Rainer W. Bussmann, MBG-WLBC
In a farmer’s garden deep in the Peruvian Amazon in August 2012, Rainer Bussmann and Carlos Vega struck oil.
The two men saw a plant they did not recognize. Its plump, green seed pods resembled those of a family of plants known in Peru as sacha inchi, which produce oil rich in omega-3 fatty acids. But the pods of the new plant, later dubbed Plukenetia carolis-vegae, were bigger than those sprouted by the known sacha inchi species Plukenetia volubilis and Plukenetia huayllabambana.
Bussmann, an ethnobotanist at the Missouri Botanical Garden in St Louis, and Vega, head of the Institute for Sustainable Local Development and Andean Amazon Cultural and Biological Conservation (INBIAPERU) in Trujillo, Peru, had stumbled on a species unknown to science. Now, they hope to transform it into a ‘conservation crop’ that can be raised commercially in the shade beneath the Amazon’s forest canopy, without cutting down any trees.
A farmer who introduced himself only as Rodriguez had found the plant in the forest near his log cabin. Familiar with sacha inchi and impressed with his find’s large seeds, he transplanted it to his garden. By the time Bussmann and Vega met Rodriguez, he and his family had developed a taste for the roasted seeds and had sold some of their harvest.
Bussmann, whose group discovered P. huayllabambana1 in the same area in 2008, says that P. carolis-vegae is more robust, producing bigger seeds and more leathery leaves. But he would rather focus on the two plants’ potential similarities.
If the lab results of P. huayllabambana are any indication, the seeds of P. carolis-vegae will be full of an essential omega-3 fatty acid that the body cannot make itself, α-linolenic acid (ALA). Bussmann hopes that the healthy reputation of sacha inchi oil will provide the impetus for large-scale cultivation of both species. If the shade-loving plants can be grown beneath the forest canopy, it could save trees that might otherwise be cleared for crops or for grazing.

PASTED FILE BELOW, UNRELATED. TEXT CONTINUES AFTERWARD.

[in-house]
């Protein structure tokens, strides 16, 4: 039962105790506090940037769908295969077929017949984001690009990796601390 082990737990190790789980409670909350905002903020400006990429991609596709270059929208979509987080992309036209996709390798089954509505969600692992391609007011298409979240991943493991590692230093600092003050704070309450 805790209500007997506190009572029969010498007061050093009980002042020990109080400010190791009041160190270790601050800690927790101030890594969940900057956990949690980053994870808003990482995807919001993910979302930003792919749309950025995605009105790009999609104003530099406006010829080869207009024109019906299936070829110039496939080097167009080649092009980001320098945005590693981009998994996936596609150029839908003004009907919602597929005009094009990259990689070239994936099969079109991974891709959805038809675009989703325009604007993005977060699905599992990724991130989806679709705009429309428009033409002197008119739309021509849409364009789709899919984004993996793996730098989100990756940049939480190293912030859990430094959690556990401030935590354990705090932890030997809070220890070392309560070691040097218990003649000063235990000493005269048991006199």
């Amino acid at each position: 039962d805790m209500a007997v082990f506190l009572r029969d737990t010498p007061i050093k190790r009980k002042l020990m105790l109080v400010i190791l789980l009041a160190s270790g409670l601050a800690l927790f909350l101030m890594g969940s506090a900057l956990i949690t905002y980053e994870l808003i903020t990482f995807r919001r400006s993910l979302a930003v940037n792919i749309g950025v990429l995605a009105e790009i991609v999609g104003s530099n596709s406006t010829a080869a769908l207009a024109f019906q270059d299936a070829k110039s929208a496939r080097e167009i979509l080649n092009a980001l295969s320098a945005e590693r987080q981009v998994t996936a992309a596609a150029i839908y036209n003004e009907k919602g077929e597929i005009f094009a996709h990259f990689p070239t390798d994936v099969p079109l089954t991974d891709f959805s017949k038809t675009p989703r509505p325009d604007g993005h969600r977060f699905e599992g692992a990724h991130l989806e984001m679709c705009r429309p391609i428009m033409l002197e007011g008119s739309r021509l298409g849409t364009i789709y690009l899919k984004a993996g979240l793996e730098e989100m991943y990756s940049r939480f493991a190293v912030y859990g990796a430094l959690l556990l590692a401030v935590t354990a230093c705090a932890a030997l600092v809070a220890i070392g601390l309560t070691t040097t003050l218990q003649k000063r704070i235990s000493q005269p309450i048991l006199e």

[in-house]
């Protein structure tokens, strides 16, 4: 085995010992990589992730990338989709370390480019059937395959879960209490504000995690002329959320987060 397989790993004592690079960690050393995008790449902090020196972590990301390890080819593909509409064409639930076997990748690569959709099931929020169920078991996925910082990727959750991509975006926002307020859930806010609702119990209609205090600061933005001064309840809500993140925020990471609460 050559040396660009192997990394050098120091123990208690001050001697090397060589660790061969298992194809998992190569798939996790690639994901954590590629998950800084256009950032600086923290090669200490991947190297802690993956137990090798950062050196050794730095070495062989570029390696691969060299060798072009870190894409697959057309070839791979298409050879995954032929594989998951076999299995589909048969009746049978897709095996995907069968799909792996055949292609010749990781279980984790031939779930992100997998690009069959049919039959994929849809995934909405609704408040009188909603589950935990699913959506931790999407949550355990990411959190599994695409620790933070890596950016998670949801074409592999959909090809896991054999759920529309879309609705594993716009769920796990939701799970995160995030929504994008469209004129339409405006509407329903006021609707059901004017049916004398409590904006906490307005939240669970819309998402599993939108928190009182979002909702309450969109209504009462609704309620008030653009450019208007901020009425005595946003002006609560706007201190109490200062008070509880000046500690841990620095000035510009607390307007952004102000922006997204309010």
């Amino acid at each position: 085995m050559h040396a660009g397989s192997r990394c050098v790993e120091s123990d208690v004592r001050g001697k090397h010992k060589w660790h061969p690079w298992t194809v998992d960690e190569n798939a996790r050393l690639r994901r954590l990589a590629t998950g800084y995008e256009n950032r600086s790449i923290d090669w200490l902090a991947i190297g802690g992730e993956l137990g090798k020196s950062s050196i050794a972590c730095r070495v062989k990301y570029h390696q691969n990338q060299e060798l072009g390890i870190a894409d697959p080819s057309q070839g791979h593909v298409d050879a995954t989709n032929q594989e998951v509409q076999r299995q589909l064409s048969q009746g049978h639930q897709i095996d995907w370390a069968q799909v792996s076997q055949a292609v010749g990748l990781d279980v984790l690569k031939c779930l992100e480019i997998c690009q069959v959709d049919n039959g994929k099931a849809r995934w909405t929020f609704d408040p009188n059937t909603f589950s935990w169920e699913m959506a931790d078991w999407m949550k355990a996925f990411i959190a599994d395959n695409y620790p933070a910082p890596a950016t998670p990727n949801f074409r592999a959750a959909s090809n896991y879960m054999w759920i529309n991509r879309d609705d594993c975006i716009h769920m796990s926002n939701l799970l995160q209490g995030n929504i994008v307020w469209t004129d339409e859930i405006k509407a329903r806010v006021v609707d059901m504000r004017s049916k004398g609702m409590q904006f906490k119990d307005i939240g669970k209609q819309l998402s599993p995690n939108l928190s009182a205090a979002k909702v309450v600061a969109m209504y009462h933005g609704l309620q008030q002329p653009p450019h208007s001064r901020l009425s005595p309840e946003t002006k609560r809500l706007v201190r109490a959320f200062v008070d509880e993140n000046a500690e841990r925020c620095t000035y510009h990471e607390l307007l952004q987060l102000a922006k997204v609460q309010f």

Treats from the Amazon
Studies show that the types of omega-3 fatty acids found in oily fish help to protect against heart disease, arthritis, Alzheimer’s disease and even depression. But the evidence that ALA has the same effect is “mixed and inconclusive”, says Dariush Mozaffarian, an epidemiologist at the Harvard School of Public Health in Boston, Massachusetts. “There haven’t been any tests that have tested plant-based omega-3s alone and showed benefit.”
But even if sacha inchi oil does not turn out to be something that can be sold as a dietary supplement, it could be marketed as a niche food oil. Bussmann, who happens to have a bottle of P. huayllabambana oil in his office, says it is excellent in salads: the taste is nutty and green, evoking the flavours of peanut and cucumber.
Bussmann's work to develop crops from Plukenetia species seems to go beyond the traditional role of a scientist. But Ina Vandebroek, an ethnobotanist at the New York Botanical Garden, says that it is typical of the field. “Ethnobotanists should also have a social responsibility. Our task is not just to record knowledge and publish it in science papers, but to give something back to the people you are working with.” Crop development can be one way to do that.
Bussmann believes that large-scale cultivation of P. carolis-vegae is a few years off. The newly discovered species is still rare, he says. “There are only a couple dozen bushes.” On his desk, Bussmann keeps a single dried seed from the plant in a plastic bag. It is black and the size of a large cherry. “You can roast them and pound them and make hummus,” he says, with the avidity of a salesman. “They are tasty!”
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